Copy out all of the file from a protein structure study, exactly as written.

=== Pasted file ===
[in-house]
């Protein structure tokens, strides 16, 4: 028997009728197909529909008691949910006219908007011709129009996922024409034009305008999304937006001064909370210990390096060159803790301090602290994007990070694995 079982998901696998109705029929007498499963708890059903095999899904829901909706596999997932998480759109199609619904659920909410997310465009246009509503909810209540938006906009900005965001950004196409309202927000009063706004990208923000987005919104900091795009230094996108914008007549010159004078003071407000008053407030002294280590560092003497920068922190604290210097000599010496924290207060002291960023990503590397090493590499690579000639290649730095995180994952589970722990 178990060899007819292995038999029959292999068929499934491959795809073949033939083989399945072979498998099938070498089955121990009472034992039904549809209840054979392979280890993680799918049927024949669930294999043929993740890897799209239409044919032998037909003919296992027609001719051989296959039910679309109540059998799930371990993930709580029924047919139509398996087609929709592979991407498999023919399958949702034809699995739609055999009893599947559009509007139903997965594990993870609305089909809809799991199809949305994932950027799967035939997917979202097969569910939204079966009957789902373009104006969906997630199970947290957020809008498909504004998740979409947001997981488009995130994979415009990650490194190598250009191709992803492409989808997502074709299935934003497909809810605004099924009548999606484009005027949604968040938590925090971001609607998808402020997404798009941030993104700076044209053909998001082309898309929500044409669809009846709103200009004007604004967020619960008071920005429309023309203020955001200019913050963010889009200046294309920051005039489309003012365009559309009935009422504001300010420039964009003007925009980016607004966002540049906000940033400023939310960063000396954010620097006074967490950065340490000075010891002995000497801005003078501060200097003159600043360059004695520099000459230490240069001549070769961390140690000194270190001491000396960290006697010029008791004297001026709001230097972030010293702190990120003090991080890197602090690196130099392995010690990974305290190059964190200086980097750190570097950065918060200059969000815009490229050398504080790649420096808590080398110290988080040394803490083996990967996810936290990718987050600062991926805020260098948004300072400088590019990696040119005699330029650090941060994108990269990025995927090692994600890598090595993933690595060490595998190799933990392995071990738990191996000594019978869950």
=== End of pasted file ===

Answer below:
[in-house]
């Protein structure tokens, strides 16, 4: 028997009728197909529909008691949910006219908007011709129009996922024409034009305008999304937006001064909370210990390096060159803790301090602290994007990070694995 079982998901696998109705029929007498499963708890059903095999899904829901909706596999997932998480759109199609619904659920909410997310465009246009509503909810209540938006906009900005965001950004196409309202927000009063706004990208923000987005919104900091795009230094996108914008007549010159004078003071407000008053407030002294280590560092003497920068922190604290210097000599010496924290207060002291960023990503590397090493590499690579000639290649730095995180994952589970722990 178990060899007819292995038999029959292999068929499934491959795809073949033939083989399945072979498998099938070498089955121990009472034992039904549809209840054979392979280890993680799918049927024949669930294999043929993740890897799209239409044919032998037909003919296992027609001719051989296959039910679309109540059998799930371990993930709580029924047919139509398996087609929709592979991407498999023919399958949702034809699995739609055999009893599947559009509007139903997965594990993870609305089909809809799991199809949305994932950027799967035939997917979202097969569910939204079966009957789902373009104006969906997630199970947290957020809008498909504004998740979409947001997981488009995130994979415009990650490194190598250009191709992803492409989808997502074709299935934003497909809810605004099924009548999606484009005027949604968040938590925090971001609607998808402020997404798009941030993104700076044209053909998001082309898309929500044409669809009846709103200009004007604004967020619960008071920005429309023309203020955001200019913050963010889009200046294309920051005039489309003012365009559309009935009422504001300010420039964009003007925009980016607004966002540049906000940033400023939310960063000396954010620097006074967490950065340490000075010891002995000497801005003078501060200097003159600043360059004695520099000459230490240069001549070769961390140690000194270190001491000396960290006697010029008791004297001026709001230097972030010293702190990120003090991080890197602090690196130099392995010690990974305290190059964190200086980097750190570097950065918060200059969000815009490229050398504080790649420096808590080398110290988080040394803490083996990967996810936290990718987050600062991926805020260098948004300072400088590019990696040119005699330029650090941060994108990269990025995927090692994600890598090595993933690595060490595998190799933990392995071990738990191996000594019978869950």